Make sure your bass guitar is already ready. The default setting for a four-string bass guitar is just like the default setting for a six-string guitar. The notes are, from the fourth (lower or thickest) string; E, A, D, G. 2.
Set your bass by using the corresponding keys on the keyboard or by using a handheld tuner, which you can buy at any good music or guitar store.
Pick the second string, D, to get the sound in your mind. You will set the fourth (low-E) string to match this.
4. Play the 12th harmonic note on the low-E string by holding your finger lightly on the fourth string directly over the bar on the 12th Fret (not to the left or right of it, as you normally do when playing singles notes), picks the string with your pick and immediately lifts the finger from the string. When you hear a ‘ping’ or a ‘bell’ tone, you know you have the harmonic right. It takes some practice, but you can figure out the time if you are patient.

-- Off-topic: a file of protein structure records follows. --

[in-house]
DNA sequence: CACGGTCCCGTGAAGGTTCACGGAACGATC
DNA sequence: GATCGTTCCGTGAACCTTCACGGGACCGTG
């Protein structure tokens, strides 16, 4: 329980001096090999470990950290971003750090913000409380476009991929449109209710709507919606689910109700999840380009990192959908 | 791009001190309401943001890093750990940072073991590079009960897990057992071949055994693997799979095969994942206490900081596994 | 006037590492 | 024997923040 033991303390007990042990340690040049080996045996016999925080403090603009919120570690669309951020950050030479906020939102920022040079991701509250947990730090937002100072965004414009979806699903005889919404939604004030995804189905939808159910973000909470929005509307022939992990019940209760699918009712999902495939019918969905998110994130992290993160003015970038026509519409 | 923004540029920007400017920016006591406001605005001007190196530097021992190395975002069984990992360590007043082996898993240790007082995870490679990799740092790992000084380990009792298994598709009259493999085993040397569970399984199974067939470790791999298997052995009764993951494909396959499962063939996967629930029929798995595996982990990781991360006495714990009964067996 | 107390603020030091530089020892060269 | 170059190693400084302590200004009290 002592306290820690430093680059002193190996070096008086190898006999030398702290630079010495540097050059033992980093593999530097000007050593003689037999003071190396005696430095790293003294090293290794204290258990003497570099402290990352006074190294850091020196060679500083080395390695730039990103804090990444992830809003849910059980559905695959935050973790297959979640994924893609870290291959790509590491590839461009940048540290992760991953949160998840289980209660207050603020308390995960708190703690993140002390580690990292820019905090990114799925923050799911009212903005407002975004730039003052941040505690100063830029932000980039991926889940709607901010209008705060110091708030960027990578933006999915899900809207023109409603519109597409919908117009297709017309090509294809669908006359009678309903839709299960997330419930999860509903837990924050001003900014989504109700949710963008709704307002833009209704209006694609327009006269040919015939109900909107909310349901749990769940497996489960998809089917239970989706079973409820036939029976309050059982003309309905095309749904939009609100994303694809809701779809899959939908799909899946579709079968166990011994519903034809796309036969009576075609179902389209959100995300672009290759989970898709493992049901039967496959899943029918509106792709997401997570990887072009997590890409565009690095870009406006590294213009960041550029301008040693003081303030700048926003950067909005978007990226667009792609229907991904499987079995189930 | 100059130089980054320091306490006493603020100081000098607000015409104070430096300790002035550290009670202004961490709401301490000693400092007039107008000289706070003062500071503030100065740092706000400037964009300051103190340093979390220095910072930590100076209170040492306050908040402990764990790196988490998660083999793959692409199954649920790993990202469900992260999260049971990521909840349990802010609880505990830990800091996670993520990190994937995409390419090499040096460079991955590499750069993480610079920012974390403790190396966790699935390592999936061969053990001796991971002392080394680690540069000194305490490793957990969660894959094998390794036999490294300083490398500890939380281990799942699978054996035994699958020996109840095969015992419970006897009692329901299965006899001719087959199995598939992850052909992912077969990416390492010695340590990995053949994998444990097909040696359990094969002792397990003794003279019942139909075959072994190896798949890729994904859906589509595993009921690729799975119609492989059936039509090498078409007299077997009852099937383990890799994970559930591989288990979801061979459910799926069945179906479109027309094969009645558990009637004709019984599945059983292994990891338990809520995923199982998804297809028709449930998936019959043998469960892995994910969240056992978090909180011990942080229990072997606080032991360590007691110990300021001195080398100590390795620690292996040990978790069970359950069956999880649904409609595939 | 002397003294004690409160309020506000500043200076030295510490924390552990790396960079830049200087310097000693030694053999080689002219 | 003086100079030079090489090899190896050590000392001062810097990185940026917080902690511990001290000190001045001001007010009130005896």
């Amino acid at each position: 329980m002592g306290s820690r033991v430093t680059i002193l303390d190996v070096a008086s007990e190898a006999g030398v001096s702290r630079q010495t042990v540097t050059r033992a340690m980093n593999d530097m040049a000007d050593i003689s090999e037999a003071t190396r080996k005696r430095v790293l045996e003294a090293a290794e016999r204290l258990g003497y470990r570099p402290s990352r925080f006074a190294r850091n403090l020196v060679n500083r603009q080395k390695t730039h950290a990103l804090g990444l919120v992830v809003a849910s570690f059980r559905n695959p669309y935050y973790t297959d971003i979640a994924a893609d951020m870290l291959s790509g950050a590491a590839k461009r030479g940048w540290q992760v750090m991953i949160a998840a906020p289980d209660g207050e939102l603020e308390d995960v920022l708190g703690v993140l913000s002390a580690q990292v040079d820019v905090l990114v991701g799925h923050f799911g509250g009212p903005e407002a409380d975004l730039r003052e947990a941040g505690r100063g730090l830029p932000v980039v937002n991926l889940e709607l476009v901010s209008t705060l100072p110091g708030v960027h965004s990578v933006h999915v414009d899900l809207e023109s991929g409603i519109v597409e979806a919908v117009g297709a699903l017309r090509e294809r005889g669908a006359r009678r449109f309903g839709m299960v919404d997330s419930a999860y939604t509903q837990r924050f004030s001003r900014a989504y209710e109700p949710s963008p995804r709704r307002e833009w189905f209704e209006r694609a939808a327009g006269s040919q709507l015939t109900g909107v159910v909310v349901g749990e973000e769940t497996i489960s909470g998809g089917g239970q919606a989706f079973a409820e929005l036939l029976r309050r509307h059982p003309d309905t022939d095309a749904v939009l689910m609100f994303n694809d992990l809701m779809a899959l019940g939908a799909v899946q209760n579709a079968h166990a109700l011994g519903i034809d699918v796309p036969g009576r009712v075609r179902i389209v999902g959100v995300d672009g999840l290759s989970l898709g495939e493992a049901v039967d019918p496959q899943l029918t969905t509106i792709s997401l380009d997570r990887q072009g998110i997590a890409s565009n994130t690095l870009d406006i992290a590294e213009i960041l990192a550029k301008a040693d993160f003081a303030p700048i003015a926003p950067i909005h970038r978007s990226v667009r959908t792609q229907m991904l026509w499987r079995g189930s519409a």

Set the low-E string while the harmonic note rings so that it matches the tone of the other (open D) string. When both notes are played together, they are heard to collapse if the notes are suspended from each other. The less they collide, the stranger your sound is and you know you have the string set correctly and you can play your bass guitar in drop-D tuning.
If you want to get into the sound of today’s rock and roll, you may want to experiment with the ‘drop-D’ setting, which in some accounts is at least very popular tuning for bass guitar. It is very easy to do and you only need to take your head around the difference in sound when you do your finger upside down on the table.